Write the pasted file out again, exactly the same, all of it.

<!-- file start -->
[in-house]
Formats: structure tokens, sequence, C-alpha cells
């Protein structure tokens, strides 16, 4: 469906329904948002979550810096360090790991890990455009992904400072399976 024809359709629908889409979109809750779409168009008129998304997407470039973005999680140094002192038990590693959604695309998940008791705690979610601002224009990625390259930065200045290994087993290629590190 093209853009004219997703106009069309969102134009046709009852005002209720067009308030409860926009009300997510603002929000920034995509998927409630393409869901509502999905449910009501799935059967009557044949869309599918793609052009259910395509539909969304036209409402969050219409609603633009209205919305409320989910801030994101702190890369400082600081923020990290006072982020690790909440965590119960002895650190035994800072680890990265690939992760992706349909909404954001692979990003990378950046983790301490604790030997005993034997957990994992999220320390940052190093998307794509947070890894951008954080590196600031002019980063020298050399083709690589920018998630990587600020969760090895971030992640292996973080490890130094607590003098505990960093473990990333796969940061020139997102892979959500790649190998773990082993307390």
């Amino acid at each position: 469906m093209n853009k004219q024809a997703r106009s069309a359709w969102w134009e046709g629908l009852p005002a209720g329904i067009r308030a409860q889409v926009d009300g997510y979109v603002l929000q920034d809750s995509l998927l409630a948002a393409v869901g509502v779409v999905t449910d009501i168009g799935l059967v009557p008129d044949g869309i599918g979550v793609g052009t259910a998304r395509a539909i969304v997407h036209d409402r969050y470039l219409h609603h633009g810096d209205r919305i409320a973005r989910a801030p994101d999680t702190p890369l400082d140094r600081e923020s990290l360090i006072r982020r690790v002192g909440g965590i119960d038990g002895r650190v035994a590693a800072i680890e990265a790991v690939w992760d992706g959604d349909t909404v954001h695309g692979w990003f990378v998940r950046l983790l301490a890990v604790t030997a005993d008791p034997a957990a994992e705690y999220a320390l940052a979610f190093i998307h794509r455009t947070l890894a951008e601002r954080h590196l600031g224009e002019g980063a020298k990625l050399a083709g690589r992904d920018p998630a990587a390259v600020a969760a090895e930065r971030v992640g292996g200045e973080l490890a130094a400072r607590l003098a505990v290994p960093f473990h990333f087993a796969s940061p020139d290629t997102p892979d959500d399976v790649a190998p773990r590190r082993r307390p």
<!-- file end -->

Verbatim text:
[in-house]
Formats: structure tokens, sequence, C-alpha cells
């Protein structure tokens, strides 16, 4: 469906329904948002979550810096360090790991890990455009992904400072399976 024809359709629908889409979109809750779409168009008129998304997407470039973005999680140094002192038990590693959604695309998940008791705690979610601002224009990625390259930065200045290994087993290629590190 093209853009004219997703106009069309969102134009046709009852005002209720067009308030409860926009009300997510603002929000920034995509998927409630393409869901509502999905449910009501799935059967009557044949869309599918793609052009259910395509539909969304036209409402969050219409609603633009209205919305409320989910801030994101702190890369400082600081923020990290006072982020690790909440965590119960002895650190035994800072680890990265690939992760992706349909909404954001692979990003990378950046983790301490604790030997005993034997957990994992999220320390940052190093998307794509947070890894951008954080590196600031002019980063020298050399083709690589920018998630990587600020969760090895971030992640292996973080490890130094607590003098505990960093473990990333796969940061020139997102892979959500790649190998773990082993307390």
């Amino acid at each position: 469906m093209n853009k004219q024809a997703r106009s069309a359709w969102w134009e046709g629908l009852p005002a209720g329904i067009r308030a409860q889409v926009d009300g997510y979109v603002l929000q920034d809750s995509l998927l409630a948002a393409v869901g509502v779409v999905t449910d009501i168009g799935l059967v009557p008129d044949g869309i599918g979550v793609g052009t259910a998304r395509a539909i969304v997407h036209d409402r969050y470039l219409h609603h633009g810096d209205r919305i409320a973005r989910a801030p994101d999680t702190p890369l400082d140094r600081e923020s990290l360090i006072r982020r690790v002192g909440g965590i119960d038990g002895r650190v035994a590693a800072i680890e990265a790991v690939w992760d992706g959604d349909t909404v954001h695309g692979w990003f990378v998940r950046l983790l301490a890990v604790t030997a005993d008791p034997a957990a994992e705690y999220a320390l940052a979610f190093i998307h794509r455009t947070l890894a951008e601002r954080h590196l600031g224009e002019g980063a020298k990625l050399a083709g690589r992904d920018p998630a990587a390259v600020a969760a090895e930065r971030v992640g292996g200045e973080l490890a130094a400072r607590l003098a505990v290994p960093f473990h990333f087993a796969s940061p020139d290629t997102p892979d959500d399976v790649a190998p773990r590190r082993r307390p």